June 3, 2013 |
The National Endowment for the Humanities (NEH) has awarded researchers at the University of California, Riverside a $60,000 grant to continue their development of face-recognition software to help identify unknown subjects of portrait art.
A $25,000 grant in 2012 allowed the research team — Conrad Rudolph, professor of art history; Amit Roy-Chowdhury, professor of electrical engineering; and Jeanette Kohl, associate professor of art history — to begin establishing general parameters of the technology to recognize faces in portrait art. In one example of their success, the software was able to recognize two three-dimensional portraits of the same individual, a death mask and bust of 15th century Italian statesman Lorenzo de’ Medici.
In the second phase of the project, “FACES: Faces, Art, and Computerized Evaluation Systems,” the researchers will build on their initial successes to study the applicability of automated face-recognition technologies for analyzing portraits under different paradigms, including artist and period styles. They also will continue development of an algorithm robust enough to deal with the problems of angle views, aging and personal artistic style that it can determine the likelihood of a probable match.
“Before the advent of photography, portraits were depictions of people who were important in their own worlds,” said Rudolph, the project’s principal investigator. “But, as a walk through almost any major museum will show, a large number of these unidentified portraits from before the 19th century — many of them great works of art — have lost the identities of their subjects through the fortunes of time.”
Several dozen facial features are used in face recognition technology, Rudolph and Roy-Chowdhury said. Repeated testing and analysis in the first phase of the FACES project indicated that two key categories of information required for identification are local feature similarity, such as the corners of the eyes and the corners of the mouth, and anthropometric distance similarity, such as the width between the eyes and the width of the mouth. The team established 16 points of reference for the former, and 11 for the latter.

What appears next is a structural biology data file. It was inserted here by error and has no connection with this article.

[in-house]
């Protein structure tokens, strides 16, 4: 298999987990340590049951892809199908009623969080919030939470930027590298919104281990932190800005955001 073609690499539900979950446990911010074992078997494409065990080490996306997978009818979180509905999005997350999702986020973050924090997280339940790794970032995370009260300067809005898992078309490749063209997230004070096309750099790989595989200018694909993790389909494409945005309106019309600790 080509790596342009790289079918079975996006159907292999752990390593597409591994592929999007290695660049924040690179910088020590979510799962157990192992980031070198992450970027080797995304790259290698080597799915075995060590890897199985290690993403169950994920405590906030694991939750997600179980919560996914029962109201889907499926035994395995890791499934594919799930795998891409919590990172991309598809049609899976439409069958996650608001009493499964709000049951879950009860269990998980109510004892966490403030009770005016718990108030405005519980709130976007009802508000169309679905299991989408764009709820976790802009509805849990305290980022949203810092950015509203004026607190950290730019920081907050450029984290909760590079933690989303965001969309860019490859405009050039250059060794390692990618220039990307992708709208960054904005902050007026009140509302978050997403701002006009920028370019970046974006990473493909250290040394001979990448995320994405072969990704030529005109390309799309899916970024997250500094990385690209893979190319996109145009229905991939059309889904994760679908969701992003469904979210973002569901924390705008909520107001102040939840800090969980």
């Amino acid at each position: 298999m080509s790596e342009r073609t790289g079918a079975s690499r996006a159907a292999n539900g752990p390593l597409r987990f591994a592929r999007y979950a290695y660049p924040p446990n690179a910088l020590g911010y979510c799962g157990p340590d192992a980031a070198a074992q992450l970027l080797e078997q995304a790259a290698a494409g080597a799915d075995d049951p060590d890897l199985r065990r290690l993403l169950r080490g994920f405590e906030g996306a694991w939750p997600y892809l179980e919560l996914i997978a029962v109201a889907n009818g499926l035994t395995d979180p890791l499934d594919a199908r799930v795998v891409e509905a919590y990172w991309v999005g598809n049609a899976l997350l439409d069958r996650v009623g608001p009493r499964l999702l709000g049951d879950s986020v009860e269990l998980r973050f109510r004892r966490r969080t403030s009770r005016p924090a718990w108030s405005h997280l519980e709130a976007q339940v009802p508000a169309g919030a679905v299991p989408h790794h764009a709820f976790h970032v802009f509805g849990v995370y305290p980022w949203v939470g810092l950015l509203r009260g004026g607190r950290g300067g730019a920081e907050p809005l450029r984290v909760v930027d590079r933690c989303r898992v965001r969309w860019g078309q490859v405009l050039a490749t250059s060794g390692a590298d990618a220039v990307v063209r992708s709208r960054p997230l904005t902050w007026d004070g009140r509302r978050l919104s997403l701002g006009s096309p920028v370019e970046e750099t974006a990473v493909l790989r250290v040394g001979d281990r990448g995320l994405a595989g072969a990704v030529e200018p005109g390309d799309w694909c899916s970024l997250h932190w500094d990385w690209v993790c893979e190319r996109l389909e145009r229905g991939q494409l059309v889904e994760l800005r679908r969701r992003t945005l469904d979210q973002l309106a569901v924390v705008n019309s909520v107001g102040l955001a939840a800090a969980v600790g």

“While a lot of work has been done on face recognition in images, the application of this technology to the analysis of portraits provides a host of unique challenges and opportunities,” Roy-Chowdhury explained. “The methods developed need to be invariant to the style of specific artists, appropriate facial features have to be identified, and these need to be done with limited data that can be authenticated by experts like art historians. Once the methodologies have been developed, they can provide an independent and objective input to resolve some long-standing questions regarding the identities of subjects in ancient art works.”
Technology that “reads” human faces already must contend with variations in facial expressions, age, facial hair, angle of pose, and lighting, Rudolph said. Refining that technology to recognize human faces in two- or three-dimensional art — as well as different artist and period styles — introduces further challenges, as does portrait art generally in that the image is not a photographic likeness, but rather one that is a visual interpretation on the part of the artist.
“It looks like you, but better,” Rudolph said. “That makes it harder to use face-recognition technology, which doesn’t deal with highly subjective images. This is a painstaking process.”
During the second phase the researchers will analyze portraits and related material concerned with Dante, the famous Renaissance architect Brunelleschi, Lorenzo de’Medici, Henry VII, Anne Boleyn, Shakespeare, Isaac Newton, and many important papal portraits. They also will test a number of well-known but unidentified Renaissance portraits of women, crypto-portraits and crypto-self-portraits of Renaissance artists Mantegna and Michelangelo, self-portraits by Bernini, and a large body of portraits that seem to show the same Moche (Andes A.D. 100-800) noble throughout the course of his life.
“Many of these images are famous, and many of the identity questions are high-profile and so high-risk,” Rudolph said. “Others are less well-known, like the Moche portraits, but are part of important issues in their own fields of study and also may receive a high degree of attention.”
For example, the team hopes to examine several portraits that purport to be of Shakespeare and compare them with a portrait art historians know with certainty is the Bard of Avon.
If the refinement of facial recognition software to identify works of art is as successful as the researchers believe it will be, the technology could be used in museums and art conservation laboratories as a standard part of curatorial and preservation practice. It could also be used to recognize variations in architectural details that would reveal new information about building processes, building history, and architectural details, and might also have potential with paleography (ancient writing), possibly allowing the determination of the origin and date of thousands of ancient manuscripts for which identification remains a very subjective matter.
The researchers plan to develop a website and a museum exhibition to demonstrate the use of facial recognition technology to identify portrait subjects.